Tips for safely burning brush, slash |

Tips for safely burning brush, slash

Colorado State Forest Service

The leaves are falling, and the days are getting cool. After a summer of cutting beetle trees, many landowners are getting anxious about getting their brush piles burned. This article covers some basic information that will help you burn your brush or slash safely. The term “brush” is often used interchangeably with “slash.” Slash can be defined as the branches, tops and other woody material left behind after logging and other forest treatments.

There are two goals to keep in mind when burning your brush pile: burn the pile safely, and burn the pile as completely and efficiently as possible.

Perhaps the most important safety tip is to wait to burn your pile until there is adequate snow cover (recommended minimum of 4 to 6 inches) and when the snow is likely to stay around. This will minimize the chance of the fire escaping. Locate your pile in an opening, away from trees and brush. Wear fire-resistant clothing, and have a safety plan in case something goes wrong.

The size and composition of your pile is important. You would like the pile to be as high as it is wide, if possible. It is important to keep nonvegetative materials out of the pile. Dirt, in particular, can really affect how a pile burns.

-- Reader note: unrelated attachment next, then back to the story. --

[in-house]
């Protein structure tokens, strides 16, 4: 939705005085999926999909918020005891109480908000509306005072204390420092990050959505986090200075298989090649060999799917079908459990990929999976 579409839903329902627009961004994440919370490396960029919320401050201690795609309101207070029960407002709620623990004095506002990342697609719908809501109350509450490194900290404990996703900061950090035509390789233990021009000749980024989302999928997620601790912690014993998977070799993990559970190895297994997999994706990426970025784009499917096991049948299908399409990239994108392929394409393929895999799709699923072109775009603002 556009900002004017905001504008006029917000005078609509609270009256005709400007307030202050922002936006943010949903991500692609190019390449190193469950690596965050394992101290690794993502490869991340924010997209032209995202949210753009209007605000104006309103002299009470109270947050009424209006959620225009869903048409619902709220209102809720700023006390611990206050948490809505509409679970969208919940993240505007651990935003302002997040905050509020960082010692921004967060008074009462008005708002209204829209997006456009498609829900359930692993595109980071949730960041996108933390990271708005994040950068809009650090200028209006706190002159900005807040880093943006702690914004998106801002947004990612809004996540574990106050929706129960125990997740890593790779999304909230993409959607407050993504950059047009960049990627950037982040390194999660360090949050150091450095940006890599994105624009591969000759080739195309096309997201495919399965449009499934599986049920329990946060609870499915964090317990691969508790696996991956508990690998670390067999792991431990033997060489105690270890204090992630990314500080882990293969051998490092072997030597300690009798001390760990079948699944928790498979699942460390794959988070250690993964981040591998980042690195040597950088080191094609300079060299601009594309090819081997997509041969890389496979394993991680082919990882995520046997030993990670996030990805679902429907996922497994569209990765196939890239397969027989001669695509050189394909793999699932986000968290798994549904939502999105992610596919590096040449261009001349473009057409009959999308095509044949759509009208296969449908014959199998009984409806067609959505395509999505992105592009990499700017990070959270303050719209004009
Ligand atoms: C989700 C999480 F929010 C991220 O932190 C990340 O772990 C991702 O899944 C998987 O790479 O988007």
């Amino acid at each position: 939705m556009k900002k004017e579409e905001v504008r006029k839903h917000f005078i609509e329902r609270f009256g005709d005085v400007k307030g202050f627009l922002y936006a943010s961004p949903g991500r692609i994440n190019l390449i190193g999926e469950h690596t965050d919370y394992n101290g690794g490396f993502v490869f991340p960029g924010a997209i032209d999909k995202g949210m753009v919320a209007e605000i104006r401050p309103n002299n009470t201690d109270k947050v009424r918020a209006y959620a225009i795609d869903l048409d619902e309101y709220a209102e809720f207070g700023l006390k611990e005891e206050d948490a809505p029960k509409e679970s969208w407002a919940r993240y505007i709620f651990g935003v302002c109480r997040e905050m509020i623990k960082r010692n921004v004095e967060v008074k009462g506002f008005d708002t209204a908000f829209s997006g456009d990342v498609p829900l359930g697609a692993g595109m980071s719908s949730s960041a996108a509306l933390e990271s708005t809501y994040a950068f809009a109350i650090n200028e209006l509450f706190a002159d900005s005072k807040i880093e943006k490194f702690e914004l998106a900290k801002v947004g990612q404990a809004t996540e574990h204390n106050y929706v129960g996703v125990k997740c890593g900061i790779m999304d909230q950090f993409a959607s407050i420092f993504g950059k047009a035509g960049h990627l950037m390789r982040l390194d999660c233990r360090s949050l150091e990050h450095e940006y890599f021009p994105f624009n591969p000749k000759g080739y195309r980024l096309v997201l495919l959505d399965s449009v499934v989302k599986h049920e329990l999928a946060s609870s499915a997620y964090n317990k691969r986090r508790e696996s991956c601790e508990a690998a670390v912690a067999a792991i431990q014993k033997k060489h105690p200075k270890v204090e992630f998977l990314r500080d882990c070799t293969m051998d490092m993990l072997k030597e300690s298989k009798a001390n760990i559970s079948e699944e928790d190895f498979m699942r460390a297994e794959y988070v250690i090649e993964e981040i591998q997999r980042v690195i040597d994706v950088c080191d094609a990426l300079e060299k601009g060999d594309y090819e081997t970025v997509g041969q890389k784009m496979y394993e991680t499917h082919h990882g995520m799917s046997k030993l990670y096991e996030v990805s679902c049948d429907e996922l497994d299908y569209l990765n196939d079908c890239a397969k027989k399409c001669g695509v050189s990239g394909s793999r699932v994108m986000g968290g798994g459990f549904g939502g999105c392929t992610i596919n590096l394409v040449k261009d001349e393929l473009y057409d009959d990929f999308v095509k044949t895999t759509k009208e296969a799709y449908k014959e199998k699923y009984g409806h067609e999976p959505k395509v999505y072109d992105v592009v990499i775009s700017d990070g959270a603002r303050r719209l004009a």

Propane weed burners are an efficient and generally safe way to ignite piles. Never use gasoline. It is always a good idea to light a small portion of the pile as a test burn to see if the pile will burn well and the smoke will disperse. Try to light the pile on all sides, starting downwind and working your way upwind.

Managing the smoke from your burn is an important and often overlooked concern. It is just good manners to make sure you don’t smoke out your neighbors or cause a safety concern on nearby roads. Check the weather before you burn to ensure good smoke dispersal. Snowstorms provide good dispersal, for example. Midmorning is usually a good time to light piles because the morning inversion is starting to lift. Re-pile the unburned fuels when the fire has cooled enough to allow you to do so; this will help avoid lingering smoke and make for a cleaner burn.

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Contact your fire district to find out about permit requirements for your fire. In some cases, a fire permit and a smoke permit are required. Agricultural burns generally are considered exempt from these requirements, but you should always make a courtesy call to Routt County Dispatch at 879-1110 before you burn.

It is also recommended to rehabilitate the burn area the season after your burn.

The burn will typically sterilize an area of the soil, making it susceptible to weeds. The soil in and around the burn should be stirred to re-inoculate the soil with helpful micro-flora and fauna. Complete the rehabilitation by seeding the area with a native grass seed mix.